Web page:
Hozier backs nurses as strike stretches to third day

Nurses have turned out in force for the third of eight planned work stoppages. Credit: Irish Nurses & Midwives Organisation / Facebook.

Singer and Bray-native Hozier penned a message on Twitter urging followers to support the nurses in their strike action.

Hozier’s backing came ahead of today’s third round of stoppages at hospitals and health centres nationwide, including Loughlinstown and Greystones, in an effort to force concessions on conditions and pay from the government.

“I hope everyone in Ireland shows support for nurses during their strike action,” wrote the music artist.

He added: “it’s not too much to ask that we might show support to those that support and comfort us in our entering and leaving of the world.”

More than 37,000 nurses are taking part as the labour dispute extends through its second week.

Some of Hozier’s 700,000 Twitter followers were quick to express their gratitude.

“From the bottom of my heart I wish to thank you for your lovely words and support,” tweeted one nurse. “See you at the Dáil on Saturday,” she added, referring to a planned rally outside government buildings.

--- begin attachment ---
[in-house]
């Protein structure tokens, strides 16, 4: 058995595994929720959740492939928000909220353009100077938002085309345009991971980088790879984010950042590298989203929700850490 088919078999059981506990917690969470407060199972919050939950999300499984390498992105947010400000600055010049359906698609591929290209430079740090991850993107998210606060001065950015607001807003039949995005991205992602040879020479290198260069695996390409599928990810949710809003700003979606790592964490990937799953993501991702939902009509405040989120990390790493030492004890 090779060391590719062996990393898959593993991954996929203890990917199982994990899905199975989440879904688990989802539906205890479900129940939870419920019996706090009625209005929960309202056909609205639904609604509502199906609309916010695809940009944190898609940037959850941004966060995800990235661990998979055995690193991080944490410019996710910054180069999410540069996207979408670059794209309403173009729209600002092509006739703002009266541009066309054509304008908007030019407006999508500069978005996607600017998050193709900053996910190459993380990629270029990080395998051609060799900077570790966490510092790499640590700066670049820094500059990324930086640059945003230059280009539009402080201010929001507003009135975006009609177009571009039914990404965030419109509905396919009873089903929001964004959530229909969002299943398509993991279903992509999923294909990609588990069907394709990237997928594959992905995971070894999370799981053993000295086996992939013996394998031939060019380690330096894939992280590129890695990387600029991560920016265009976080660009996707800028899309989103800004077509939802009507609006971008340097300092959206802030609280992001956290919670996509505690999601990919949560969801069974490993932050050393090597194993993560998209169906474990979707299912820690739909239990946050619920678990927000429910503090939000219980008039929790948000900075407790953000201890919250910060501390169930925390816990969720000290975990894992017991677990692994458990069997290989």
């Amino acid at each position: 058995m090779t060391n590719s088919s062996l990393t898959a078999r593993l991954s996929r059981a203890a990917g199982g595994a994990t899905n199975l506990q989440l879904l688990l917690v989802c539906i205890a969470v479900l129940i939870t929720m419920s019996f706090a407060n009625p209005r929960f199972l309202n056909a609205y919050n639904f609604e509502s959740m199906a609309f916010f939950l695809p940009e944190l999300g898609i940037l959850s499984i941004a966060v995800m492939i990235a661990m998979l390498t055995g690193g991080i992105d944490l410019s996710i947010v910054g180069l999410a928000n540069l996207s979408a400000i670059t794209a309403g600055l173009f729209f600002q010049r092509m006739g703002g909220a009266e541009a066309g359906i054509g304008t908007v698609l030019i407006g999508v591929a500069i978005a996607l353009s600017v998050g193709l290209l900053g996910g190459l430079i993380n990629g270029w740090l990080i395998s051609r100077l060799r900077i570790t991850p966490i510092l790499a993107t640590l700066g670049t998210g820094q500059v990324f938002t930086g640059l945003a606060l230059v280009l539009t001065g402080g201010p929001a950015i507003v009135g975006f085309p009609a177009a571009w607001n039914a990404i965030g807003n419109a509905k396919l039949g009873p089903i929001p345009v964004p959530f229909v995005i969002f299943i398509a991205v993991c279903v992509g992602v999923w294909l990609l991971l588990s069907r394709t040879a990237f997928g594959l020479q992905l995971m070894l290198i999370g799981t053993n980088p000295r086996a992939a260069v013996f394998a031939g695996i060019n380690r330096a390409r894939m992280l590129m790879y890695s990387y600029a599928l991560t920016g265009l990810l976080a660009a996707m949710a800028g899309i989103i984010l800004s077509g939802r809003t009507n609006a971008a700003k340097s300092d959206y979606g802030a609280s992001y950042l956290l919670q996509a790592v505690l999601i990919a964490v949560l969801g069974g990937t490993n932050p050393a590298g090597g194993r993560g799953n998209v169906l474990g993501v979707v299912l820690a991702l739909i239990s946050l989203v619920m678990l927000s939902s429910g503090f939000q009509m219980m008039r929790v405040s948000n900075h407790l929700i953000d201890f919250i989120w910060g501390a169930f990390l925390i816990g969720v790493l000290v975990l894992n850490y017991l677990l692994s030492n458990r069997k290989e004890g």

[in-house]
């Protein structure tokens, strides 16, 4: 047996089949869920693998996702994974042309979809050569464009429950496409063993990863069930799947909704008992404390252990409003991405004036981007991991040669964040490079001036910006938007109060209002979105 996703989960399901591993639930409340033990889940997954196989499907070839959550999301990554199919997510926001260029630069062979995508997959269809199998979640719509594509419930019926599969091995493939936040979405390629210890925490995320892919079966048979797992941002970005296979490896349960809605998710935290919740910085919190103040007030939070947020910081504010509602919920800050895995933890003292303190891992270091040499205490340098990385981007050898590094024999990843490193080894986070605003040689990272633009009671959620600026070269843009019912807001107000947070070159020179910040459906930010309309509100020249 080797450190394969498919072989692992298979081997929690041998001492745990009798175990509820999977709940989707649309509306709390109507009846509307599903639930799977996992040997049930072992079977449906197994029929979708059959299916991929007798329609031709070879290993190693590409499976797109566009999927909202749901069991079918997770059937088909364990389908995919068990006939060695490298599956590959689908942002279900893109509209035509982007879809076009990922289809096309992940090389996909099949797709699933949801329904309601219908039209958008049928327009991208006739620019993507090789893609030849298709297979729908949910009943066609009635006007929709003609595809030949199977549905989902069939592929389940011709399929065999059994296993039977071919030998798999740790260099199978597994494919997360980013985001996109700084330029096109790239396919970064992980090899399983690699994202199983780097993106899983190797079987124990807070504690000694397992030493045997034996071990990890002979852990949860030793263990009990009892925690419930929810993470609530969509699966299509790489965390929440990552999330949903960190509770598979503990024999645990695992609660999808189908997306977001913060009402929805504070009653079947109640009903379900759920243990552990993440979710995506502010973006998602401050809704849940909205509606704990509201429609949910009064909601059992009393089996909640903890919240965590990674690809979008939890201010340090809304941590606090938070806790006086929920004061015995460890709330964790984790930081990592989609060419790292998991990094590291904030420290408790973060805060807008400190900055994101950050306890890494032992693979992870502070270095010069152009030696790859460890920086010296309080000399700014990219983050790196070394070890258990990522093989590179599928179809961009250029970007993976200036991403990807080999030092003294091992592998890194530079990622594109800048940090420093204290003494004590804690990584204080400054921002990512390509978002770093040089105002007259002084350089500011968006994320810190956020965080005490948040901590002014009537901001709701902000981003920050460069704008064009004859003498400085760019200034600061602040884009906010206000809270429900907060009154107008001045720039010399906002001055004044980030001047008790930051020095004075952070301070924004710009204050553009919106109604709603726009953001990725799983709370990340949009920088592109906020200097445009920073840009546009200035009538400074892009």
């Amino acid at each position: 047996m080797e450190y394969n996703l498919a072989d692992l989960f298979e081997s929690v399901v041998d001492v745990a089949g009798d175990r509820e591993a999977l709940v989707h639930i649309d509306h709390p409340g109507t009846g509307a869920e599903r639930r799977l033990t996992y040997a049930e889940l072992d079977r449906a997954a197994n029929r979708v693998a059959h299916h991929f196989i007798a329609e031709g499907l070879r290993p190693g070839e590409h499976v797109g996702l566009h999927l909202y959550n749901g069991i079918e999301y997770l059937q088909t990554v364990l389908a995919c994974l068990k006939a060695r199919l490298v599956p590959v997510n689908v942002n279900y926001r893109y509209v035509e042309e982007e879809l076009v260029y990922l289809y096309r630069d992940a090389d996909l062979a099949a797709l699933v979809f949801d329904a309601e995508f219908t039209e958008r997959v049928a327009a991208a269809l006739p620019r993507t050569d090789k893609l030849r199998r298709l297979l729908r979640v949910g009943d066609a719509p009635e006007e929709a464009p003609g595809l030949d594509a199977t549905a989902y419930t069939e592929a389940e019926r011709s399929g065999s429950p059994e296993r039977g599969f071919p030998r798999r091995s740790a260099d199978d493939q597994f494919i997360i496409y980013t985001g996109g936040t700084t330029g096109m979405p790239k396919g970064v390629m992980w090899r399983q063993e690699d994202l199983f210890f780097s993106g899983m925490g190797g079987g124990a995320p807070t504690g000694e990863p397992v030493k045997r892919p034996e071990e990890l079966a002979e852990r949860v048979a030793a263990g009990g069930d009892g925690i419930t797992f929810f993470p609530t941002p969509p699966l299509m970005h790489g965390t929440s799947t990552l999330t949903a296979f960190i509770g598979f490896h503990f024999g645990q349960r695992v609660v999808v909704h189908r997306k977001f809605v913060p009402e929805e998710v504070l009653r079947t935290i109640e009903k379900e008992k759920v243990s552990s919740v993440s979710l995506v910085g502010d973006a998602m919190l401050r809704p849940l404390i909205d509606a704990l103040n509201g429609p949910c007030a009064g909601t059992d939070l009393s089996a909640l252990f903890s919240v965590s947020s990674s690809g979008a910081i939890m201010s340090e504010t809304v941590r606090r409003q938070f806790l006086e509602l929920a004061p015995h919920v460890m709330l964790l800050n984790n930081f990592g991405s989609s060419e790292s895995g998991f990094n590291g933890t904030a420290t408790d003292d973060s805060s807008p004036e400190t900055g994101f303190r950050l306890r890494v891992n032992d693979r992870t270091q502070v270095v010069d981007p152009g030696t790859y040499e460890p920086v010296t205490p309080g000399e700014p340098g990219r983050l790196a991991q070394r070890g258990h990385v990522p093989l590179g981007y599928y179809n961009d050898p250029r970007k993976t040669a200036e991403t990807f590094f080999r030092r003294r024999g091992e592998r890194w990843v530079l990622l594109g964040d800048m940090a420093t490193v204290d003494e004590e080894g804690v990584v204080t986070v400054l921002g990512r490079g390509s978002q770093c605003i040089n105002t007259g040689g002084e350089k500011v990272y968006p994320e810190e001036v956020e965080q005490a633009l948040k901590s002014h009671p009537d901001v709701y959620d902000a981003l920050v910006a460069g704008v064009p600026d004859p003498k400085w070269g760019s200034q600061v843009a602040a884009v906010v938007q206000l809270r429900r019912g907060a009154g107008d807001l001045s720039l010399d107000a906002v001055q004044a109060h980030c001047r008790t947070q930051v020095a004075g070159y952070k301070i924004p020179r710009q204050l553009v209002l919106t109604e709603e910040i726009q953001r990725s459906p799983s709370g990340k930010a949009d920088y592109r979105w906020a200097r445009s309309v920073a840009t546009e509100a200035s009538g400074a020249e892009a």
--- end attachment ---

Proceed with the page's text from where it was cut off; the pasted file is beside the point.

As a result of the strikes, all outpatient, inpatient, and day surgery was cancelled today along with community nursing services. The nurses’ second 24-hour strike, on Tuesday, led to up to 50,000 appointments being dropped.

Leaders of the Irish Nurses and Midwives Organisation (INMO) say they have received no direct communication from the government and that nurses remain resolute. The INMO has planned five more stoppages throughout February.

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The Taoiseach told Fine Gael party members this morning that the government would seek a mechanism in the coming days through which to resolve the dispute.

According to the government, accepting the INMO’s demands would result in pay increases of up to 40% next year for some, and an increase in newly-qualified nurses’ salary from €29,000 to €40,000.

Last month, a survey by iReach found that 64% of Irish people were behind nurses in the strike. 87% of those polled said that they thought the government can do more to retain and recruit nursing staff.

 

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